The MBA Oath
Setting a Higher Standard for Business Leaders
ISBN 9781591843351 | 288 pages | 29 Apr 2010 | Portfolio | 5.23 x 8.26in | 18 - AND UP
Summary of The MBA Oath Summary of The MBA Oath Reviews for The MBA Oath An Excerpt from The MBA Oath
"As a manager, my purpose is to serve the greater good by bringing people and resources together to create value that no single individual can create alone..."
So begins the MBA Oath, conceived in early 2009 by Max Anderson, Peter Escher, and a team of Harvard Business School students. They saw that in the wake of the financial crisis, the Madoff scandal, and other headlines, MBAs were being vilified. People were angry because business leaders, many of whom were MBAs, seemed not to care about anything beyond their own private interests. Many began to question the worth of business schools and the MBA degree.
The oath quickly spread beyond Harvard, becoming a worldwide movement for a new generation of leaders who care about society as well as the bottom line. Thousands of graduating MBAs have now pledged to conduct themselves with honesty and integrity, just as medical students swear by the Hippocratic oath before they can practice.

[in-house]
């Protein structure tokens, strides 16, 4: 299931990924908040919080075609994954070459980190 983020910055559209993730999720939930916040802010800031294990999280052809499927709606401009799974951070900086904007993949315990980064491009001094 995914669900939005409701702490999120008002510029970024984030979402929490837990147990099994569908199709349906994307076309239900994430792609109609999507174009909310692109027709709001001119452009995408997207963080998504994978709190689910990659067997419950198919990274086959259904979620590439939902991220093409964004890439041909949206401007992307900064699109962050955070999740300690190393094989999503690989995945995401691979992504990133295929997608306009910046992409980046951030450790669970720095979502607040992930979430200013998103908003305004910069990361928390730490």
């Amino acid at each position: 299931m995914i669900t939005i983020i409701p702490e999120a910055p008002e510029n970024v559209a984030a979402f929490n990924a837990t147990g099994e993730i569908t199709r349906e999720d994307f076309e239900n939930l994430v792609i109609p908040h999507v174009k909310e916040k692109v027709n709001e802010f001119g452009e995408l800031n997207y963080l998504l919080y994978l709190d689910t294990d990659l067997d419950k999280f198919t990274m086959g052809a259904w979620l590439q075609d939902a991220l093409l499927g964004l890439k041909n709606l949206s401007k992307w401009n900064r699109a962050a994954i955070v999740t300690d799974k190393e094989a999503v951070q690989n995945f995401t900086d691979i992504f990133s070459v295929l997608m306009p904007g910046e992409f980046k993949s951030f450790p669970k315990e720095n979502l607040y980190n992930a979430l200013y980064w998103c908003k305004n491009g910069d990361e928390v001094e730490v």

This book is the manifesto for the movement. It provides not only a strong case for why the MBA Oath is necessary but also examples of how it can be applied in the real world. It will help guide businesspeople through some of the toughest decisions they'll make in their careers.
-The Financial Times
"Lawyers have their oath of attorney, and doctors have that Hippocratic one, but it struck Max Anderson. . . . that MBAs have nothing. And so he and several of his classmates created the MBA oath, a promise to 'act with utmost integrity and pursue my work in an ethical manner.' . . . These Harvard students have started an important discussion about doing the right thing in business, which is never a bad conversation to have."
"In the post-Enron and post-Madoff era, the issue of ethics and corporate social responsibility has taken on greater urgency among students about to graduate. While this might easily be dismissed as a passing fancy-or simply a defensive reaction to the current business environment-business school professors say that is not the case. . . . Those graduating today, they say, are far more concerned about how corporations affect the community, the lives of its workers, and the environment."
-Leslie Wayne, The New York Times
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